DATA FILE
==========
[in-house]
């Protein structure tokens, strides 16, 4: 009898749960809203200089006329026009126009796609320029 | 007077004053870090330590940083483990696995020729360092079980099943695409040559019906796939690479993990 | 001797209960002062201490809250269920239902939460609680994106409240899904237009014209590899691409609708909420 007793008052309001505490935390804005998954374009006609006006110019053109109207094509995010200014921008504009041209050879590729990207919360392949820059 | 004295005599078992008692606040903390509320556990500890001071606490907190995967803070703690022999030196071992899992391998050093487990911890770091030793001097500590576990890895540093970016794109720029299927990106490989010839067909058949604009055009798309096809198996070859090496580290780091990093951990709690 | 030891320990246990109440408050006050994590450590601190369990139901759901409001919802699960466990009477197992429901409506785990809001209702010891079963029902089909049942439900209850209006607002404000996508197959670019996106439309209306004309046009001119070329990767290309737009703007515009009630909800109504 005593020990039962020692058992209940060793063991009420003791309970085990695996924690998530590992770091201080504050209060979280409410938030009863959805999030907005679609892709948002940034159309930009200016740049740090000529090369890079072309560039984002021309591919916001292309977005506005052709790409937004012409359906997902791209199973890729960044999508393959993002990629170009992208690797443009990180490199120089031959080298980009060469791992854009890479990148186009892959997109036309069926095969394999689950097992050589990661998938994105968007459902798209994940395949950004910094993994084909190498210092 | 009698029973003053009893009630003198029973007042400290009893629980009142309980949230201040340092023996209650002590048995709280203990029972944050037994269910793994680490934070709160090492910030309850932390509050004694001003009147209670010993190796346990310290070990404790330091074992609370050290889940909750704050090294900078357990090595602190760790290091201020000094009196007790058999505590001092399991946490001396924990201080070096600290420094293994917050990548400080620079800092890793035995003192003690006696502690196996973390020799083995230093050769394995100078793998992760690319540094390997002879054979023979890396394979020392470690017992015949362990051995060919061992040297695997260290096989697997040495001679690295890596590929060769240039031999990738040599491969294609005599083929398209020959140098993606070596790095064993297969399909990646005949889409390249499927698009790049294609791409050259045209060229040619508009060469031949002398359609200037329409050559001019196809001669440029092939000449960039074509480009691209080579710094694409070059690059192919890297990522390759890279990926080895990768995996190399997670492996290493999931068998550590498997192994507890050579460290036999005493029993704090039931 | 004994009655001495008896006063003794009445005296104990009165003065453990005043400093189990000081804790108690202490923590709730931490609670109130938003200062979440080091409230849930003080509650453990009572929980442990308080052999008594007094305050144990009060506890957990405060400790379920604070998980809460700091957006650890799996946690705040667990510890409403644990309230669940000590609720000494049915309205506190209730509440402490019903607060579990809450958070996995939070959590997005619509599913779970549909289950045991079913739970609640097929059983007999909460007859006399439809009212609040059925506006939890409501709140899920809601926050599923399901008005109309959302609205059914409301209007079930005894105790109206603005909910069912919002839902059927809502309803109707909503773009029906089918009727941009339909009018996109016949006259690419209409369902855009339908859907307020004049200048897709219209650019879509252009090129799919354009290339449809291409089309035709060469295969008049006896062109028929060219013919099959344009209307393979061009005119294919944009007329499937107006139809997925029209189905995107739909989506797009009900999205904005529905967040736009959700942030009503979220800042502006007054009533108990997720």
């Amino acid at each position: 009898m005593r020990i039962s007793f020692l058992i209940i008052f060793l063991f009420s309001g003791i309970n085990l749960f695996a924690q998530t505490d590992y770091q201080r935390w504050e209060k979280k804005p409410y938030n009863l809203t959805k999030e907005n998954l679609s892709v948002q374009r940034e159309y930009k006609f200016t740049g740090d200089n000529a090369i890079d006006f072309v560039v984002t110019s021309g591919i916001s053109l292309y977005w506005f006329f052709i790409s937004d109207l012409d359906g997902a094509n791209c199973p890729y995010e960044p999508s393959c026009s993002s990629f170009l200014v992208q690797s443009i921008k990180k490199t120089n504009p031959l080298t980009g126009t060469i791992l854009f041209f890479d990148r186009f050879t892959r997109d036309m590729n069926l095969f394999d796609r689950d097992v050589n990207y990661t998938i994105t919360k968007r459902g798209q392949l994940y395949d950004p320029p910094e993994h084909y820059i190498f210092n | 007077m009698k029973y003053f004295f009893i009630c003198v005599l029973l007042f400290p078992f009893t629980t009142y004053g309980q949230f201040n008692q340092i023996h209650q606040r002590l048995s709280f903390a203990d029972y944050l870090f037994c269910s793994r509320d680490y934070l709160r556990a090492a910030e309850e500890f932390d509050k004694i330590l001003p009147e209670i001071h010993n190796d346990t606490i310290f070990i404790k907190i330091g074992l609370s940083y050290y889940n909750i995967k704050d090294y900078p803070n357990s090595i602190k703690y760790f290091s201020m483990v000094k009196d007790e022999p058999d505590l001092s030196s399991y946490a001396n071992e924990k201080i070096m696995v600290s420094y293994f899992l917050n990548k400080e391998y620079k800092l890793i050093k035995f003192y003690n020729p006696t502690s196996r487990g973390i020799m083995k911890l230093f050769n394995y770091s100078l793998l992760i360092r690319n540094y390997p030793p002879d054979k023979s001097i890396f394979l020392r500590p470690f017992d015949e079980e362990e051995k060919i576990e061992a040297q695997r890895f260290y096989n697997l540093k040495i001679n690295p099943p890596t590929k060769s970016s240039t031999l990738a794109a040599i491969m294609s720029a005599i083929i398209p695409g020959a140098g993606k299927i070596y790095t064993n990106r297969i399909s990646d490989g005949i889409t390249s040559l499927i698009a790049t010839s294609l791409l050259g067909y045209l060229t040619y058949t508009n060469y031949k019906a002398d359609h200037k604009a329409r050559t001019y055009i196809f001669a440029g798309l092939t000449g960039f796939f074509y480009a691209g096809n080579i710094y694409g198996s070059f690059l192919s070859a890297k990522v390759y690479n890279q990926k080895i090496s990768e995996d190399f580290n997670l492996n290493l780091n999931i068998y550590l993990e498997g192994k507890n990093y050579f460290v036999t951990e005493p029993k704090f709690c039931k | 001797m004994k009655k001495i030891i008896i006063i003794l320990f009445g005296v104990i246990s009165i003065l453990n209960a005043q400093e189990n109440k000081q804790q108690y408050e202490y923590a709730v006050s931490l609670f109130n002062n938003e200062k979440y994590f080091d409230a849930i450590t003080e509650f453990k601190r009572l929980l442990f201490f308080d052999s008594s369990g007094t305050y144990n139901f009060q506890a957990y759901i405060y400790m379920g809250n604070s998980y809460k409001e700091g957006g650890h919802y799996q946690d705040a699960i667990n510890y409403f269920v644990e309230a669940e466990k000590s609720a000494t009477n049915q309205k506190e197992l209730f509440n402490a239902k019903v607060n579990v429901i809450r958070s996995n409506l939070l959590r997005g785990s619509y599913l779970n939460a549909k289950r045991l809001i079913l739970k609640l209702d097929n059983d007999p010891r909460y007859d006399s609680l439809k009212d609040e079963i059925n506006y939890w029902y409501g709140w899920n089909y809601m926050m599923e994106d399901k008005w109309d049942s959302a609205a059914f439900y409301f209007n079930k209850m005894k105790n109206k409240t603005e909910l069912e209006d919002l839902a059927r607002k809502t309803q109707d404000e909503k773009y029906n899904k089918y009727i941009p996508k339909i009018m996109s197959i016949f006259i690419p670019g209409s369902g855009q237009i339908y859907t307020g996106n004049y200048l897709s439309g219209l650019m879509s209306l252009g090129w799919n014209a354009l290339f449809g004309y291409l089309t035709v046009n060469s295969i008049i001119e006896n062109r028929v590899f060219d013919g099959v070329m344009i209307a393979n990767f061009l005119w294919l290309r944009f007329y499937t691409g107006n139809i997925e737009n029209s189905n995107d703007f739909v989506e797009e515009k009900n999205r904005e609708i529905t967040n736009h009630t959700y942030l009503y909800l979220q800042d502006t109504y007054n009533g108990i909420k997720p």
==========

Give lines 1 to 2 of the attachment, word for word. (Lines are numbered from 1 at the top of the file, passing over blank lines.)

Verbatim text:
[in-house]
């Protein structure tokens, strides 16, 4: 009898749960809203200089006329026009126009796609320029 | 007077004053870090330590940083483990696995020729360092079980099943695409040559019906796939690479993990 | 001797209960002062201490809250269920239902939460609680994106409240899904237009014209590899691409609708909420 007793008052309001505490935390804005998954374009006609006006110019053109109207094509995010200014921008504009041209050879590729990207919360392949820059 | 004295005599078992008692606040903390509320556990500890001071606490907190995967803070703690022999030196071992899992391998050093487990911890770091030793001097500590576990890895540093970016794109720029299927990106490989010839067909058949604009055009798309096809198996070859090496580290780091990093951990709690 | 030891320990246990109440408050006050994590450590601190369990139901759901409001919802699960466990009477197992429901409506785990809001209702010891079963029902089909049942439900209850209006607002404000996508197959670019996106439309209306004309046009001119070329990767290309737009703007515009009630909800109504 005593020990039962020692058992209940060793063991009420003791309970085990695996924690998530590992770091201080504050209060979280409410938030009863959805999030907005679609892709948002940034159309930009200016740049740090000529090369890079072309560039984002021309591919916001292309977005506005052709790409937004012409359906997902791209199973890729960044999508393959993002990629170009992208690797443009990180490199120089031959080298980009060469791992854009890479990148186009892959997109036309069926095969394999689950097992050589990661998938994105968007459902798209994940395949950004910094993994084909190498210092 | 009698029973003053009893009630003198029973007042400290009893629980009142309980949230201040340092023996209650002590048995709280203990029972944050037994269910793994680490934070709160090492910030309850932390509050004694001003009147209670010993190796346990310290070990404790330091074992609370050290889940909750704050090294900078357990090595602190760790290091201020000094009196007790058999505590001092399991946490001396924990201080070096600290420094293994917050990548400080620079800092890793035995003192003690006696502690196996973390020799083995230093050769394995100078793998992760690319540094390997002879054979023979890396394979020392470690017992015949362990051995060919061992040297695997260290096989697997040495001679690295890596590929060769240039031999990738040599491969294609005599083929398209020959140098993606070596790095064993297969399909990646005949889409390249499927698009790049294609791409050259045209060229040619508009060469031949002398359609200037329409050559001019196809001669440029092939000449960039074509480009691209080579710094694409070059690059192919890297990522390759890279990926080895990768995996190399997670492996290493999931068998550590498997192994507890050579460290036999005493029993704090039931 | 004994009655001495008896006063003794009445005296104990009165003065453990005043400093189990000081804790108690202490923590709730931490609670109130938003200062979440080091409230849930003080509650453990009572929980442990308080052999008594007094305050144990009060506890957990405060400790379920604070998980809460700091957006650890799996946690705040667990510890409403644990309230669940000590609720000494049915309205506190209730509440402490019903607060579990809450958070996995939070959590997005619509599913779970549909289950045991079913739970609640097929059983007999909460007859006399439809009212609040059925506006939890409501709140899920809601926050599923399901008005109309959302609205059914409301209007079930005894105790109206603005909910069912919002839902059927809502309803109707909503773009029906089918009727941009339909009018996109016949006259690419209409369902855009339908859907307020004049200048897709219209650019879509252009090129799919354009290339449809291409089309035709060469295969008049006896062109028929060219013919099959344009209307393979061009005119294919944009007329499937107006139809997925029209189905995107739909989506797009009900999205904005529905967040736009959700942030009503979220800042502006007054009533108990997720």